In addition to watching the characters portrayed by Downey and Duvall spar with each other throughout the movie, I also was touched by those moments when Hank Palmer (Downey) became the caregiver to his father. I saw a little of the relationship I had with my own dad in his final year of life.

I think about this movie a great deal. I think about the need for some people to put their past behind them and to move along and away. But we should never entirely shut the door to our past. After all, we never can be entirely sure why people are motivated to do the things they do until the truth finally emerges. Sometimes we need to stop running and try returning home.

Tuesday, November 11, 2014

Nevad Trip, 2014: Where We Ate

We enjoyed some good food on our Nevada trip. I'll give a very brief accounting of some of them.

I was delighted with the breakfast spreads at the hotels where we stayed coming from and going to Nevada (Comfort Inn in Farmington, NM, and Holiday Inn in Alamogordo, NM). Both were generous with their items, which included biscuits, scrambled eggs, waffles, sausage, and other items.

We ate at our first Del Taco in Mesquite, and I liked it. This California-based fast food restaurant has a good menu. We both had their reasonably-priced fire roasted veggie Fresca bowl, and I enjoyed the flavors.

We only ate 1 buffet this time. Normally, I don't enjoy buffets as they are overpriced for what we eat and the food is generally poorly prepared. That proved to be true this time. We had a comped buffet at Sam's Town, and it was a disappointment for the most part, though Donna did seem to enjoy her prime rib. Nothing I had was good. I also find that buffets are simply an excuse to overeat, so I avoid them most of the time.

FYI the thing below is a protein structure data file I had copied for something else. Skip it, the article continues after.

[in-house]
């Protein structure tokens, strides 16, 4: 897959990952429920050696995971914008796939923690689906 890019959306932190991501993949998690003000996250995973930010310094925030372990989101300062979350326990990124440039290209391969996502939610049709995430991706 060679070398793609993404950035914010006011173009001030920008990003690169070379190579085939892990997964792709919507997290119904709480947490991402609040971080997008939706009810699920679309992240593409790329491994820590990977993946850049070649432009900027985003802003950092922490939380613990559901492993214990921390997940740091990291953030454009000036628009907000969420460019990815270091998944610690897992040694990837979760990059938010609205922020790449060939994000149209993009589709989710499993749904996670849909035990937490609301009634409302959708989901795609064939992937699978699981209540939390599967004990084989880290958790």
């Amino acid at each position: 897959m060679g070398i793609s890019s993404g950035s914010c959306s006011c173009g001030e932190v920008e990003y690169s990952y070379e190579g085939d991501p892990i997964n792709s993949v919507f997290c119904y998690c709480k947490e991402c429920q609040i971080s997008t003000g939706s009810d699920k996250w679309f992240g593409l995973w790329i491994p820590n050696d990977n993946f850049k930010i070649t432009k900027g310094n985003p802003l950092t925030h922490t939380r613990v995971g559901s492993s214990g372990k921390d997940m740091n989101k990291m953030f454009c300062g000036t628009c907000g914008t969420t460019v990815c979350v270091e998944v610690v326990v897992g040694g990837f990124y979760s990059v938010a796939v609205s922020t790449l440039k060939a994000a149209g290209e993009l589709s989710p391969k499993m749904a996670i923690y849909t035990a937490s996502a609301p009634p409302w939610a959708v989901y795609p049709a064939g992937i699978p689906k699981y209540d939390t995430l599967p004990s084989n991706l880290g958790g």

The fajita dinners we had at Willie and Jose's at Sam's Town were quite good, as were the burgers at TGIF at the same casino. We always make it a point to eat the fajitas at Willie and Jose's. We find the meat to be good quality, though the dishes do lack in fajita flavoring as far as I am concerned.

I had some very tasty tacos at Daniel's on the River at the Regency Casino in Laughlin. Tuesday is taco day there, so it is a chance to try various tacos at a reasonable price. I especially enjoyed the shrimp taco I had. Donna had a good Reuben sandwich.

We also had a good meal at the Outback in the Aquarius. We were able to use our points for that meal, so that made it even better.We each had one of their special lunch combos. Donna had a salad and tortilla soup while I had a Caesar salad and chicken quesadillas.

Most of our other meals in the casinos were at the delis, where we always enjoy deli food such as chile dogs, nachos, and shrimp cocktails. I always enjoy a deli meal at the snack bar in Sam's Town next to the sports book. We enjoy watching the goings on in the sports book while we eat. Sometimes we eat at the deli in the bowling alley. That way, we can watch the bowlers in action. While some of the bowlers are obviously beginners, you do find some very good bowlers at times.

As long as we've been going to Laughlin, we had yet to eat at the In-N-Out on Casino Drive, but we were determined to try it this trip. We loved it, so much so that we ate there twice. It will be a regular stop for us. There is so much I like about this place. First, the food is presented neatly. The burgers are made to order, and they are carefully built. You don't get three 3 dill pickle slices piled on top of one another like you do at some fast food places, for example (Sonic comes to mind); they are spread out. The burgers are also neatly wrapped. Second, the buns are freshly baked, using old-fashioned slow rising sponge dough. Third, I love the grilled onions on the burgers. And finally, the service is outstanding. We were greeted nicely both times we went and our orders were carefully taken. The young folks working there were extremely polite and neat in appearance. While there, we watched as they constantly cleaned tables, swept the floor, and kept the counter clean. And on top of it all, the prices are very reasonable. I'm ready to go back.